"Reconfiguring the Linkage Between Corruption and Economic Development in China: Legitimate Concerns Not Alleviated"Miron Mushkat & Roda Mushkat
Southern California Interdisciplinary Law Journal, Issue 32, pp. 75-111
Published in 2022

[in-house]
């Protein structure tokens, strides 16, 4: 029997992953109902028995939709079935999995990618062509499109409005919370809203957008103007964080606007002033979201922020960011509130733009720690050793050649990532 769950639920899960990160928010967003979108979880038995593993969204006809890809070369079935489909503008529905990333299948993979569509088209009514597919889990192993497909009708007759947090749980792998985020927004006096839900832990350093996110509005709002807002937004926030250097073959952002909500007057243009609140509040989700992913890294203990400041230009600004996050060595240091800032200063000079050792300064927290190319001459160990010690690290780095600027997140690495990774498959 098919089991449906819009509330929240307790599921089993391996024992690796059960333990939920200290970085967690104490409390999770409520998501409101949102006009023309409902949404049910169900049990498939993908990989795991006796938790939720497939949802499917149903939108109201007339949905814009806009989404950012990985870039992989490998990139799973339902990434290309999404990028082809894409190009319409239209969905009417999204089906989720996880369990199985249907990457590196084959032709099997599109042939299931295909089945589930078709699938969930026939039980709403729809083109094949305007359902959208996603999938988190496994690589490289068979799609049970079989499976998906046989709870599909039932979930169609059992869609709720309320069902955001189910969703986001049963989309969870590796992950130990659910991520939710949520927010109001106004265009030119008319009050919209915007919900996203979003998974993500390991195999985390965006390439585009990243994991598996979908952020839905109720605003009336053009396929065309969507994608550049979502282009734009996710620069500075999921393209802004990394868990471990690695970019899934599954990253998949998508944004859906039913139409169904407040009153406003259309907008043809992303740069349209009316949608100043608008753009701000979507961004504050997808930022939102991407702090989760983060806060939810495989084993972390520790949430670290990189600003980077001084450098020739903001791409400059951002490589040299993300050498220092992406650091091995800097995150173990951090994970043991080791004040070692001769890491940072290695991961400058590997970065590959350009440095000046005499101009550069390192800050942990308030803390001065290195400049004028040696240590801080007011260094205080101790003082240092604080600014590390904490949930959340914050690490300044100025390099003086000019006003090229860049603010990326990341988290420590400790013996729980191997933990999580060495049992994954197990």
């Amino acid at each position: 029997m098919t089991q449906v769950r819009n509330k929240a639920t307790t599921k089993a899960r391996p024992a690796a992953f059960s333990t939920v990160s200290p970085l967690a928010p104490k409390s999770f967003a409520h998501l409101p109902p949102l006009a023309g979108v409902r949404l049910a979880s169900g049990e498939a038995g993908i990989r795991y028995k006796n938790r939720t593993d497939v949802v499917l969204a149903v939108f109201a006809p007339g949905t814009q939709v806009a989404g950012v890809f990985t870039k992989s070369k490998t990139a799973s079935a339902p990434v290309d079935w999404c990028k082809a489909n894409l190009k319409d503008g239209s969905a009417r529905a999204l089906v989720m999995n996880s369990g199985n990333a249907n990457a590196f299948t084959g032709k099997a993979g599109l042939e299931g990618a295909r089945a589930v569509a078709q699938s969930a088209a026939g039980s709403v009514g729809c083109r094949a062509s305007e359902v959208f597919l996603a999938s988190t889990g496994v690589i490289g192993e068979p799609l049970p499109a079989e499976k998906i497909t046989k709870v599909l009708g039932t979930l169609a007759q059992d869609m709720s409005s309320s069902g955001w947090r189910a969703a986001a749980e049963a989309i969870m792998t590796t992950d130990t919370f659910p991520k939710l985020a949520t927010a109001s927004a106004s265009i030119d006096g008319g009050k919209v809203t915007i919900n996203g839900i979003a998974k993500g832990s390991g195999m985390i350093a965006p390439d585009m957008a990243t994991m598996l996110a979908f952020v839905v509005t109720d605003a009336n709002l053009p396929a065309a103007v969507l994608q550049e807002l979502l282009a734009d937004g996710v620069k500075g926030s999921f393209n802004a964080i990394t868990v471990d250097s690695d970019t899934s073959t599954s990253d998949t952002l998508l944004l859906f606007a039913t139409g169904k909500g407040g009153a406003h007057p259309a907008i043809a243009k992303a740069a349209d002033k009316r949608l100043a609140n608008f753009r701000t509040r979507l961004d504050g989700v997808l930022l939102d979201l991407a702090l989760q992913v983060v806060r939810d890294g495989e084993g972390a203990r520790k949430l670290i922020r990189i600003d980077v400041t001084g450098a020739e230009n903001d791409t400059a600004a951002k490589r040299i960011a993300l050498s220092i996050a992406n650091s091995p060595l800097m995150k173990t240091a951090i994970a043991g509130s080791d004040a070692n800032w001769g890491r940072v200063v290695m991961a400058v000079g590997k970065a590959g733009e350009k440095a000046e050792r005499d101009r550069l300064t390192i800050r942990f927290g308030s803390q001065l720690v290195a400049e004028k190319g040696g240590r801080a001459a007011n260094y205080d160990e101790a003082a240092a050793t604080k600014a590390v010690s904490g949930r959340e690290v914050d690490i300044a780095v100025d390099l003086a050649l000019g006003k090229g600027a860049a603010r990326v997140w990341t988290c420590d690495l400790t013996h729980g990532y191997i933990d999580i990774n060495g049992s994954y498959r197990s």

Abstract: Grappling with the intricacies of corrupt practices in the postpositivist age has become an increasingly challenging proposition. Multiple perspectives, normative as well as positivist, have been brought to bear on this phenomenon that was once thought to be straightforward. Socio-legal scholars inspired by the law-and economics paradigm have largely adhered to the positivist blueprint but have been divided between those who regard corruption as unequivocally inimical to the health of the economy (“sanders”) and those who view it as a force selectively fueling economic dynamism (“greasers”). The reform-era Chinese hybrid economy has emerged as the laboratory where these conflicting ideas vie for scientific superiority. Some pathbreaking research has been undertaken, mostly leaning toward the “optimistic” side. This Article shows that it has fallen short of significantly enhancing that functionally sanguine position and that the weight of evidence continues to support the stance espoused by “negatively” inclined scholars.
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